Backpacking the Teton Crest Trail
"Traveling - it leaves you speechless, then turns you into a storyteller." ~ Ibn BattutaWe spent a few minutes at the top of the pass, letting the spectacular sights sear into our memories before heading down for a closer look at the little glacial lake. Schoolhouse Glacier was certainly a sight to see as the turquoise water is such a stark contrast to the bare mountains around it. We broke for a bit here, enjoyed a snack, and for me, another exhilarating plunge into the frigid water. It was getting later in the afternoon and we were hoping to tackle another 4-5 miles or so before setting up camp. Fortunately, it would be all downhill from here through the South Fork of Cascade Canyon. The best views of the Tetons are probably from the first few campsites in the zone, but we wanted to get near the end of it to make the next day's journey more manageable. At about 5 o'clock we came to what looked to be a pretty good campsite, but we were only about halfway into the zone. We were all tired and looked at each other, hoping that someone would suggest staying here, but Sarah said she was good to keep going if we were, so the gauntlet was tossed down and we pushed on. It was right after this that the pain started to set in for all of us. The downhill hiking was beating up our feet and ankles, and the adrenaline rush we experienced from the top of Hurricane Pass had long since worn off. In about another 45 minutes, when we thought we couldn't go much farther, we came to the designated group site, and to our disappointment it was occupied. So we pushed on. And we were so glad that we did! We soon found another amazing site at the top of a rocky knoll which overlooked the confluence of the 3 parts of Cascade Canyon. There was a stream not far below us for easy water access and there was a beautiful cascading waterfall coming down the mountain across from us. It was a prefect spot, a bit windy and cold, but something that we had come to expect up in the mountains. We found a great spot a little ways down the hill that was sheltered from the wind where we were able to cook dinner and relax for a bit. It had been a long, but rewarding day on the trail, and while we were ready to call it a night, we were sad that we were too tired to enjoy it more before heading off to sleep. We awoke on Day 3 with what we thought would be an easier day ahead of us. We only had about 7.5 miles to cover, and were all hoping that we would be able to finish up early and enjoy an afternoon relaxing around Holly Lake. What we failed to comprehend, even though we were aware of it, was that after we excited the South Fork of Cascade Canyon, the next 5+ miles would be all uphill with about 3,000' of elevation gain before reaching the top of Paintbrush Divide. And to make things worse, both of the girls were dealing with ankle injuries and lack of proper sleep. It would be a long day, but the beginning of the hike started well as we made our way through the beautiful pine-forested canyon. As we began to climb up the North Fork of Cascade Canyon and exited the forest canopy we were a bit underwhelmed by the scenery. We heard that there was some moose spotted up ahead but that they had moved on, yet we still held out some hope to see them. We hadn't seen much in the way of wildlife yet, other than some marmots and a pair of deer. This canyon looked like the perfect place to find some, but we didn't have any luck. Our spirits were down, we were tired and sore, and the morning just dragged on. We were all looking forward to reaching Lake Solitude where we could break for lunch, rest up for the difficult climb up Paintbrush Divide, and hopefully take a dip and refresh our bodies and spirits in the cool mountain lake. We were so happy to finally reach Lake Solitude! Lauren didn't hesitate before getting into the cold water and washing away the dirt and grime from the past few days. I couldn't believe how long she was able to withstand the cold! I followed, but for a much briefer dip, as the wind began to pick up. Poor Sarah took too long to get ready, and by the time she finally was, there was a steady cold wind blowing across the lake, which prevented her from going in. As we dried off, and tried to warm back up, more and more people began to gather around the lake. In all, there had to be over 40 people around the lake during the hour or so that we were there, more than we had seen combined since we began the trip. Guess this lake wasn't very appropriately named. We ate lunch and rested as much as we could in anticipation of the afternoon's difficult climb up to Paintbrush Divide. The hike from here up to Paintbrush Divide would take us up another 1,700' over 2.4 miles. It would prove to be the most difficult portion of the Teton Crest Trail for us by far. We were cold starting off as the wind never died down at Lake Solitude, forcing us to start off the afternoon all bundled up. As we climbed higher, the high mountain walls begin to shield us from the wind and we were able to shed some layers. But as we climbed higher the trail became more difficult. The combination of the elevation, steepness of the trail, and loose rock under foot made for a slow ascent. But the difficulty we were having gave us plenty of opportunity to pause and take in the stunning views of the canyon below. The girls were hurting. The loose rock was taking it's toll on their already sore and swollen ankles and the elevation was depriving their tired bodies and minds of much needed oxygen. Yet through it all, they never complained, and always had a smile on their faces. I couldn't have been any prouder of them. Anytime I was feeling sore or tired all it took was one look at these two amazing women to make me realize just how fortunate I was to be here and to be sharing this experience with them. The views of the Tetons to the East and of Lake Solitude far below us were breathtaking. There was even a tiny, but absolutely gorgeous, turquoise glacial lake far up the canyon wall above Lake Solitude. The morning doldrums had been replaced by sheer exhilaration and it only grew the higher and higher we climbed. The views were that amazing, and arguably some of the best we had seen all trip. We passed a couple near what we thought was the top. They advised us to put our warmer clothes back on as it was really cold and windy at the top. We kind of laughed it off a few minutes later when we reached what we thought was the top of Paintbrush Divide. There was another group of guys stopped on top of the ridge and we stopped to take a break there as well. It had amazing views of the valley and lake to the north as well as a small glacier on the northern slope. We all felt relieved to have made it up and, after a short break, were eager to head down towards Holly Lake to try and enjoy a relaxing afternoon. What we didn't know yet, was that this wasn't Paintbrush Divide. We still had a ways to climb, and we hadn't hit the hardest of it yet. We were soon disappointed to find out that we hadn't quite reached the top yet. We still had a really steep and rocky climb to contend with. And once we got up near the top the wind picked up and the temperature dropped. When we finally reached the top of the pass it was so windy that we all struggled to remain upright. I paused to try and snap a few quick pics while Sarah yelled out above the wind for me to, "stop taking pictures and move!" The poor girls felt as if they would be swept right off of the mountain and tried to brace themselves with their poles dug in sideways as they scrambled across the ridge as fast as they could. We quickly made it across the ridgeline only to encounter another obstacle on the way down. The loose rock that we had experienced on the trail on the way up became one giant pile of scree that we had to try and navigate our way across without sliding off the side of the trail and down into the valley far below. It made for a few tense, but exciting moments fore sure. Towards the end of the scree pile was a small band of leftover mountain snow that we had to cross. It was super slick but so much fun to cross! From here on we decided to push hard as we wanted to reach the campsites at Holly Lake before the group of guys that were close behind us. We had talked to some people on the way up to Lake Solitude and they had advised us to try and get site 2 at Holly Lake as site 1 was windy and site 3 was really small, so we didn't want to take any chances of someone beating us to the better spots. When we got there, site 2, the best of the 3 sites by far, was already occupied. Sites 1 and 3 were open. Site 1 was super windy so we chose to set up camp in the smaller site 3. We were only there for a few minutes when the group of guys came in looking for a site. The extra effort that we put in left us feeling exhausted, but would prove to be a wise choice as the wind was relentless all night and we were fortunate to be somewhat sheltered from it for a change. As Lauren and I set up our tents, Sarah, who had barely slept the night before, declared that she was broken, took off her boots and socks, and proceeded to fall asleep for a bit where she sat. I couldn't help but smile at her as I took a quick pic and went back to work. She had certainly earned the rest. After setting up camp Sarah and I went back up to Holly Lake. The wind was blowing hard still, but Sarah was determined to wash away the sleep, and the filth from the past 3 days, in the cold mountain lake. I was too cold to even contemplate it at first, but managed to get in for a quick rinse when she was done. The wind made it very difficult to warm back up, even with the late afternoon sun beating down upon us. We had been hoping to get here early and to enjoy an afternoon relaxing by the lake, but the days journey got the best of us and we were all spent. Holly Lake was certainly beautiful, but we weren't able to enjoy it as much as we would have liked. It would be another evening of heating up some dehydrated meals and then climbing into our sleeping bags before the sun had fully set. The temperature dropped quickly once the sun dipped below the mountains and we were just too tired to try and brave the cold any longer. We were hoping to catch the stars that night, and vowed to wake up for a bit to enjoy them some if any of us had to pee during the night. It was the first night that none of us had to go, and while I was disappointed in not being able to see the stars, I was thankful for a somewhat decent night's sleep. I awoke early and headed up to the lake to get some water before waking the girls. The sun rising over the mountains was gorgeous and made me pause for a bit to soak it in. I never cease to be amazed at how beautiful the world around us can be.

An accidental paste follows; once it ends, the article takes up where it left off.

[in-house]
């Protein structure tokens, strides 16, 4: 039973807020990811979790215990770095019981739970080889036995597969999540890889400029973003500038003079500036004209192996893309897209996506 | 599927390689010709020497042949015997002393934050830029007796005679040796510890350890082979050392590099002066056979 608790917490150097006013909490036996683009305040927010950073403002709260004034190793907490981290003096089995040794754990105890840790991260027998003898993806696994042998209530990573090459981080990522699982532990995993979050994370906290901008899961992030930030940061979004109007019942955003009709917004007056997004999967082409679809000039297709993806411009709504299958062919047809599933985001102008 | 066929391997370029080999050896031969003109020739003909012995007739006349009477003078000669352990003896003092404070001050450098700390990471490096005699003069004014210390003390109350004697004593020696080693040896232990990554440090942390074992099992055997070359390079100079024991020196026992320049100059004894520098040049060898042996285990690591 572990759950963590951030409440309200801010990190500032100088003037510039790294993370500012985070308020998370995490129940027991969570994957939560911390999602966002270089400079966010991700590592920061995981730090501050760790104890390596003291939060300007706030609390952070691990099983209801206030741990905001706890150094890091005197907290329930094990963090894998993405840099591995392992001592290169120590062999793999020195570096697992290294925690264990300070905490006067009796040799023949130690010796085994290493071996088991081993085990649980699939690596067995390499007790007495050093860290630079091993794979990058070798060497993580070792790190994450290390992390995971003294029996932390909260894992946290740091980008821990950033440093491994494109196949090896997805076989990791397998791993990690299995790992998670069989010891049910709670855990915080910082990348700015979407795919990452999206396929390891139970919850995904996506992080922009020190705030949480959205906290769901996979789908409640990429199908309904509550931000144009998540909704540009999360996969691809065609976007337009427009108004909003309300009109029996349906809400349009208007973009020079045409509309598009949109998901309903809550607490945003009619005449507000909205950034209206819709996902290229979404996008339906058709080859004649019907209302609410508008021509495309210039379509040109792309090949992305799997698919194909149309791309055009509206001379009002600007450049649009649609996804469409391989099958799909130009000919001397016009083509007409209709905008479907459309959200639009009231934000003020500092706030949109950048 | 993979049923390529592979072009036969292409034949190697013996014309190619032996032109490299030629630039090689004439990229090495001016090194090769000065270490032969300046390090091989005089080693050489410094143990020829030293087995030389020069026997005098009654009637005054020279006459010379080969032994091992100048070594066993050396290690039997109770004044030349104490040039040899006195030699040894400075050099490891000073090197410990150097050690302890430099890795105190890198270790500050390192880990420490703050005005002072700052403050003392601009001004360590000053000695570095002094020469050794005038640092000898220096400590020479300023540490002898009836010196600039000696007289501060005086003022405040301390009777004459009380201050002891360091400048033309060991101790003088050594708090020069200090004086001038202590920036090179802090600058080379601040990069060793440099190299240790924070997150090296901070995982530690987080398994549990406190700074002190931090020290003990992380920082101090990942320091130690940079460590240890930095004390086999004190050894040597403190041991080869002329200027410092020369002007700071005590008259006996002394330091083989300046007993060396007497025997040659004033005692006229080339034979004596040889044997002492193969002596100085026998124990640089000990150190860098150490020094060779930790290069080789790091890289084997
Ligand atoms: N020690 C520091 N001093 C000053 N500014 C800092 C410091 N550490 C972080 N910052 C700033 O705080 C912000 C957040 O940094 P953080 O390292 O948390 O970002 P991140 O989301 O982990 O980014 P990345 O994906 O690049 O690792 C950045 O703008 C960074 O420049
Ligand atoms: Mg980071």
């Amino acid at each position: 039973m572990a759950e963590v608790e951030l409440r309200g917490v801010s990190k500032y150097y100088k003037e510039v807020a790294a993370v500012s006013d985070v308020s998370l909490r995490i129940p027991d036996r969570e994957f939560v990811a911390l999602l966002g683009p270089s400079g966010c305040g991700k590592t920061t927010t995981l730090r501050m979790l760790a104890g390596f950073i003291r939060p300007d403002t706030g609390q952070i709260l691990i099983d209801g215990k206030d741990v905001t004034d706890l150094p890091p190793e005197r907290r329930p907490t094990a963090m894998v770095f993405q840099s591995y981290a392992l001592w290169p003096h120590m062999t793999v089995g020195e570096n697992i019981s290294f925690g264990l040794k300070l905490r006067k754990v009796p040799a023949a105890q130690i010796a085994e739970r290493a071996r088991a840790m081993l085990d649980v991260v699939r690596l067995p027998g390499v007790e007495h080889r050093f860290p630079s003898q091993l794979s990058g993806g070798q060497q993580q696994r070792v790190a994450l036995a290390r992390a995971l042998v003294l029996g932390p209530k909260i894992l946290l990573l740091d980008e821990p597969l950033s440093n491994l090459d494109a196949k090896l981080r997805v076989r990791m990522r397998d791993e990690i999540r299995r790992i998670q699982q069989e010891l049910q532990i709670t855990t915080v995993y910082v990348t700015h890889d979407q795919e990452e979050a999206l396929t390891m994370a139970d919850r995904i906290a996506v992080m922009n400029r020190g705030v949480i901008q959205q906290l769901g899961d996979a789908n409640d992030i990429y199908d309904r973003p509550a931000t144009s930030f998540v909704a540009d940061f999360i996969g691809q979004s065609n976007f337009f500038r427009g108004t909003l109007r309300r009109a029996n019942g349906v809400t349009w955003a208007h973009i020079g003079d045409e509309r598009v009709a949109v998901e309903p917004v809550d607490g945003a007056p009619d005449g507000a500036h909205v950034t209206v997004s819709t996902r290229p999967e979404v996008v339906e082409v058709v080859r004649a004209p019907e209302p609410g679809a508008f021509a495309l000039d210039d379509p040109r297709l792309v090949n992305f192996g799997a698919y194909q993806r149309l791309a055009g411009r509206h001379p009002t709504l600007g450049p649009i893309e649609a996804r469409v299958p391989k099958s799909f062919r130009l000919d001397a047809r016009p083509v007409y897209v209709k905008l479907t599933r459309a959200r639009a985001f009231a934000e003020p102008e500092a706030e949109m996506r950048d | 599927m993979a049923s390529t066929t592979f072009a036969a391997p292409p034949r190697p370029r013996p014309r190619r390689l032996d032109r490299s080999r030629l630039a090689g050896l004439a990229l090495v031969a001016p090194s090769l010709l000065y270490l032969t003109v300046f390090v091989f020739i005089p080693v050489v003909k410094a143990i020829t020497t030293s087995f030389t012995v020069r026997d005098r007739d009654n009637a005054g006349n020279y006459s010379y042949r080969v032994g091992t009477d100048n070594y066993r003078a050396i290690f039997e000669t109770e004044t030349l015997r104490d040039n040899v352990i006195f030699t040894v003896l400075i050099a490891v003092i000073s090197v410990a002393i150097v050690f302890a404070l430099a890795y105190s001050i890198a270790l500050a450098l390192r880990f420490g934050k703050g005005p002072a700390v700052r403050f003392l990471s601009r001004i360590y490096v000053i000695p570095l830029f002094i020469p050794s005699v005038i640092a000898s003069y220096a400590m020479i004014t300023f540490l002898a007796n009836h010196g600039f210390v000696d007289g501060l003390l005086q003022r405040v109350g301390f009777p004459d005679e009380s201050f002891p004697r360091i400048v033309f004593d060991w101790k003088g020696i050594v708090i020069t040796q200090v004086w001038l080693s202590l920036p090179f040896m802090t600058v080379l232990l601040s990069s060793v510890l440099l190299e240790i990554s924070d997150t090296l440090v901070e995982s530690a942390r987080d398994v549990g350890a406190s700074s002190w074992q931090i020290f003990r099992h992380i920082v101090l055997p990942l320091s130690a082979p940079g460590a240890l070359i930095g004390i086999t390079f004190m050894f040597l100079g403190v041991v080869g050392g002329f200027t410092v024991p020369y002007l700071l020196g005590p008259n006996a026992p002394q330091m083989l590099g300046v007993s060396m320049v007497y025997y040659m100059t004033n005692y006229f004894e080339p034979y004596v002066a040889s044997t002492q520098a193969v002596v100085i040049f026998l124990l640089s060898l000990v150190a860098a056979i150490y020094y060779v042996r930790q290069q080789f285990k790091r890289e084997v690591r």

"How glorious a greeting the sun gives the mountains." ~ John MuirIt was a bittersweet morning for us. We were anxious to get moving and to finish the last 6.6 miles of our adventure, as we had a long drive back to Salt Lake City ahead of us, but we were certainly sad to be leaving the Tetons behind. I think Sarah perfectly captured how all of us were feeling when she took some time to close her eyes, bask in the warmth of the sun, and just be present in the mountains for a few moments longer. The views of Jackson and Leigh Lakes coming down out of Paintbrush Canyon were spectacular! There was a light fog lingering over the lakes and the sun was just peeking out over the mountain walls. We practically ran down the canyon and were making incredible time, only pausing briefly to take a picture or to catch our breath. We saw a lot more people on the trail this morning, as this section of the Teton Crest Trail is a popular destination for day hikes. I think we were all eager to get back to civilization. Real food. Toilets. Hot showers. A comfortable bed to sleep in. Before we knew it we were down out of the canyon with only a half a mile or so left to go before reaching the parking lot. We slowed it down a bit here, trying to savor what was left of our adventure just a little bit more, even taking one final pause to look out over String Lake at the majestic Teton Range.
Here's some more pictures from my adventure on the Teton Crest Trail